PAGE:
Letters to the Editor: Oct. 18, 2011


Dear Ms. Bryant,

I am writing in response to your recent editorial regarding the Sun Star’s self-improvement survey. Such a survey is a laudable exercise, and I’m glad you’re trying to solicit feedback. However, I have a few questions: where was this survey posted? Was it in your printed paper? Was an email sent out on the UAF student list serve? Were there fliers in the wood center? I’m asking because I would have loved to fill out a survey to improve the Sun Star, but I didn’t know it was being done. Since every student pays the student activity fee, we should all have had a chance to participate. Another area of concern was that you mentioned that the Sun Star had been working on the survey for the last few months. That’s great, except that school’s only been in session for one month. In the future, if you’re going to ask for feedback on a publication to which students are obligated to subscribe, please solicit feedback from the entire community. 51 people are a pretty poor turnout for the 10,000+ students throughout Alaska who pay their student fees. Thank you for your time.

Joe Alloway

Editor’s Note: The survey was posted on the Sun Star website in May. There was both a page link to it and the right-hand vertical ad has advertised it for the majority of the time since May 20. I created the survey immediately after I took over as editor, to get reader reaction to last year. The survey itself was not printed in the paper, however a prominent advertisement for the survey ran in the first 5 issues. Also we had an iTunes gift card drawing for participants. Emails were sent out over different listservs. We also posted links to the survey on our Facebook page multiple times, as well as the University’s Facebook page. The Sun Star does its best to make sure readers have the opportunity to submit feedback. I also had hoped for more responses, but we can’t poll forever, and I promised to release the results. As a side note, 10,000 students may pay fees in Alaska, however approximately only 5,000 of them pay at UAF.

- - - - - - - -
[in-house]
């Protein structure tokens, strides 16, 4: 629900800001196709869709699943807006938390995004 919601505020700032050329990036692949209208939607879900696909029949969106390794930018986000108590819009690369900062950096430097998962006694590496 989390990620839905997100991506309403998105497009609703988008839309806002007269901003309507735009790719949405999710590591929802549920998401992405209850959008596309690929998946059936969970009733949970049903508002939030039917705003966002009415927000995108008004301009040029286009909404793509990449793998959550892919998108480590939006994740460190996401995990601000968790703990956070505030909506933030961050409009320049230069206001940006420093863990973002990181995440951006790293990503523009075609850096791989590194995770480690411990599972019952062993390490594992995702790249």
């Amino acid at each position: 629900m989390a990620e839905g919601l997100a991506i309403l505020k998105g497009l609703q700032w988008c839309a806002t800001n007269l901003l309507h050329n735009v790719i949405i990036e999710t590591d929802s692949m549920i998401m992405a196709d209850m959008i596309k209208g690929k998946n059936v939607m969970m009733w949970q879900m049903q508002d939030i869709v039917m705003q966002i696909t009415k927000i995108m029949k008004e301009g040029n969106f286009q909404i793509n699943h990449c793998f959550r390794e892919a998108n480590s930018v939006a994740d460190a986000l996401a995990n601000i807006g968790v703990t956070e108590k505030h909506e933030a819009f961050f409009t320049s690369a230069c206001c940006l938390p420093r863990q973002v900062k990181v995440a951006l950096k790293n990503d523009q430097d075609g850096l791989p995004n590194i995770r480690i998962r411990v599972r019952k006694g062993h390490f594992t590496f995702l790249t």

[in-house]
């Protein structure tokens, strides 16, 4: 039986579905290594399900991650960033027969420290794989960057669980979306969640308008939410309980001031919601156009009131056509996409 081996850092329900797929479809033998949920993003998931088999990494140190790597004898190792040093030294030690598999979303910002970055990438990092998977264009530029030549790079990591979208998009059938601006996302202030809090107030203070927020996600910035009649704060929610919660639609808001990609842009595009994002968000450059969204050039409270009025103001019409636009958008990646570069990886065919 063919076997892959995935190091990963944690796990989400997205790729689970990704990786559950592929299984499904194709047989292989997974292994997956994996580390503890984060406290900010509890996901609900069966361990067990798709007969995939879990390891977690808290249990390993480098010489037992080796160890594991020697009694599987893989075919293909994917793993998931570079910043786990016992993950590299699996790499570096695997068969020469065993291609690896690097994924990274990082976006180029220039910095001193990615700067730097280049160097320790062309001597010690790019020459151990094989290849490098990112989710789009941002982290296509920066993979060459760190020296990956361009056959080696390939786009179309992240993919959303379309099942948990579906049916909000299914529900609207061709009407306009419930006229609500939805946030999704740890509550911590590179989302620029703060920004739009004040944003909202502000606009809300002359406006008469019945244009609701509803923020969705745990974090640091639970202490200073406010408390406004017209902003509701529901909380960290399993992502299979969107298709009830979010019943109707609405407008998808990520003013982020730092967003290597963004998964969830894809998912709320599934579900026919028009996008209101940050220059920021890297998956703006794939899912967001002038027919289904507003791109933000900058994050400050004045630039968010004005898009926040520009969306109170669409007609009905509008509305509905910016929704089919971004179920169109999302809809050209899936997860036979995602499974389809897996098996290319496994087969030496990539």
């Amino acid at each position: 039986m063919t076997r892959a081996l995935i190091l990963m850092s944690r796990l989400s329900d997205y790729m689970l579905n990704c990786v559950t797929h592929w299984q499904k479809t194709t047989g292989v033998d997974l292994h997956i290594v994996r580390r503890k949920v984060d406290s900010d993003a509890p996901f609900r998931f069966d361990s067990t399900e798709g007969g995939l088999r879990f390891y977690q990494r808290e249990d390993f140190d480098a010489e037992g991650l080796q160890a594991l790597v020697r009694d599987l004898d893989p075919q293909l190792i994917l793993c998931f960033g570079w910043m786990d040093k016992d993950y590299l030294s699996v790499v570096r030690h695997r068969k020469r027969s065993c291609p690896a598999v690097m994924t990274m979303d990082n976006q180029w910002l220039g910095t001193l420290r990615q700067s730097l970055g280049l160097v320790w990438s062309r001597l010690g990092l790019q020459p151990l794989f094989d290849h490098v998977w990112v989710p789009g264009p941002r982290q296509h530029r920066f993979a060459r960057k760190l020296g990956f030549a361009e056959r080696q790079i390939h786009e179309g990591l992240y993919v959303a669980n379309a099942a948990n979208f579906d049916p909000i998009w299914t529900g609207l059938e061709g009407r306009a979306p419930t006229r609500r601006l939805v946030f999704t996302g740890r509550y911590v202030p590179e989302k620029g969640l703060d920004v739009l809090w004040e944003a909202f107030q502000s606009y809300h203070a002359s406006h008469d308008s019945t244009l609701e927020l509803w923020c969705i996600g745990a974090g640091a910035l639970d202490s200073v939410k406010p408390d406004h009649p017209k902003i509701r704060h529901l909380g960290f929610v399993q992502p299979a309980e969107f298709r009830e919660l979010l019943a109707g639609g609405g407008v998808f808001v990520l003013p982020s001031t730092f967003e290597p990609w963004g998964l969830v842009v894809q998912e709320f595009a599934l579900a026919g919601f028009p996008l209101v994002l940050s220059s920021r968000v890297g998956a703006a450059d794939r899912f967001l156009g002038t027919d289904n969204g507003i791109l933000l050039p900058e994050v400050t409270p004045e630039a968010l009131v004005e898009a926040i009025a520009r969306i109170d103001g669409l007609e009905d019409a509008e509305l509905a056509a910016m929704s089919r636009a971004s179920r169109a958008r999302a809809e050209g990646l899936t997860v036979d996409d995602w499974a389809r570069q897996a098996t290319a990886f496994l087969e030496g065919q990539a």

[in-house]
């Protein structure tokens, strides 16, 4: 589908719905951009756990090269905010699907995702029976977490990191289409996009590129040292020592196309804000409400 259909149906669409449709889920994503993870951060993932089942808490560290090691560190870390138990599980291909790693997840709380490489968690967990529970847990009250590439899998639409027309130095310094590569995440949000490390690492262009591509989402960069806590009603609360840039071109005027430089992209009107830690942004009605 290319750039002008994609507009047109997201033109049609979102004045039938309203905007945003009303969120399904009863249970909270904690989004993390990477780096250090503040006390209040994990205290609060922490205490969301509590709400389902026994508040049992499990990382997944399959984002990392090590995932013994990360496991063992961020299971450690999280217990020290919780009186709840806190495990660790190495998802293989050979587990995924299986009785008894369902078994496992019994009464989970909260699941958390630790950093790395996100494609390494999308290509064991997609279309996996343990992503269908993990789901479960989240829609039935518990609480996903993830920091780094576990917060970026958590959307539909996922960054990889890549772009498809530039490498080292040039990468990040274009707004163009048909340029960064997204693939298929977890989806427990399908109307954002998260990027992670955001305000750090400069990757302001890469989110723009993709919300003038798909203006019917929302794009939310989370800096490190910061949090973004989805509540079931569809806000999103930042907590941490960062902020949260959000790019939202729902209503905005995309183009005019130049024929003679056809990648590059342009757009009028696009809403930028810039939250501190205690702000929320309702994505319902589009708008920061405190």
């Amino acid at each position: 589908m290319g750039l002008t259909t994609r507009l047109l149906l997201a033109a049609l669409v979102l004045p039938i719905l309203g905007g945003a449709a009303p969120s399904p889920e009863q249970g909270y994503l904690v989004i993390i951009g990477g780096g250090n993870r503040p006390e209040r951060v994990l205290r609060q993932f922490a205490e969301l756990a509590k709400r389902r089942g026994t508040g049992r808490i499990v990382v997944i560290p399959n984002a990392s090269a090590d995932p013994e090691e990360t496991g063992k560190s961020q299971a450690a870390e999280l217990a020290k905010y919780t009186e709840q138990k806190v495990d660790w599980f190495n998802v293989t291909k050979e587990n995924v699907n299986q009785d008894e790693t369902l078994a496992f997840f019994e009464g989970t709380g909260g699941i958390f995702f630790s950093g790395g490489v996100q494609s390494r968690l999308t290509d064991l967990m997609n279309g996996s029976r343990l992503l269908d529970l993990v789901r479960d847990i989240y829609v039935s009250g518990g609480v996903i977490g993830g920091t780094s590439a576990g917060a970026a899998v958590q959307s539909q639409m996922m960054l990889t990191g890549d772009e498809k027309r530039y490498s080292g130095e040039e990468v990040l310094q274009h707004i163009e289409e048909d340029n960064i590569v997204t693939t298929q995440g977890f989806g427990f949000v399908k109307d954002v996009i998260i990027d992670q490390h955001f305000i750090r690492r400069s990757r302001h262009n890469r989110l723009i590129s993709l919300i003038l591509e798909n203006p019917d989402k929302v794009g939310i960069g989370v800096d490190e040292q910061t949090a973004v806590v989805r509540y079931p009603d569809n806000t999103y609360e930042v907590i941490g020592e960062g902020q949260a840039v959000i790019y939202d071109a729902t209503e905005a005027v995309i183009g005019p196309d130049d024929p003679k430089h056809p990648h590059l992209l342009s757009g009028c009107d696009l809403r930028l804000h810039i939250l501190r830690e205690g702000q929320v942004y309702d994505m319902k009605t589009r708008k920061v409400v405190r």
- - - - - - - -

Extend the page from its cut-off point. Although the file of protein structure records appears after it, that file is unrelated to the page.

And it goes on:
Better accessibility

This semester I made friends with a freshman named Timmy. Timmy has a muscular disorder that requires him to use a walker. Timmy loved living at UAF; one of his favorite things to do was creating corny pickup lines. “Girls can’t slap me, I’m special,” he’d say, but he was always too shy to use them. After a month, Timmy decided to he had to leave. He felt that in the winter getting to places like the Tilly would be too hard for him with his walker. It made me think about how inaccessible our campus really is to people with disabilities.

Last week UAF completed a new set of stairs in front of MBS. It looks great, smack between the two sets of stairs that were already there. There is no ramp in front of MBS; you have to go to the back or up the road and around. The University is constructing an 88 million dollar building on West Ridge. Meanwhile, every year students fall and get hurt walking down the hill to the Tilly. Just a portion of that construction cost could build a covered walkway similar to the indoor “spines” that connect buildings at UAA. I’m not trying to criticize but I feel that safety and accessibility for all students needs to take priority over new buildings and useless staircases. Students like Timmy deserve and education as much as anyone else.

Kaitlin Johnson

Value of a degree

Dear Editor,

I was listening to Morning Edition on October 14 and one of the topics was about Occupy Wall Street, featuring student interviews about the movement. There was one that truly struck a chord, a phrase “a bachelor degree means nothing these days.” I would occupy Wall Street just for that.  Why, after thousands of dollars of “university education,” a bachelor degree will not open doors?  This is an expensive piece of paper to simply mean NOTHING. Sadly. I feel that the student interviewed was right. Universities answer me this: why am I paying money for a product (education) that will not help me.  Why are you not training me in a way that I would be employable? Why aren’t you teaching relevant things? Am I participating in a big con?

Elizabeth Kandror


You may also like...

Leave a Reply

Your email address will not be published. Required fields are marked *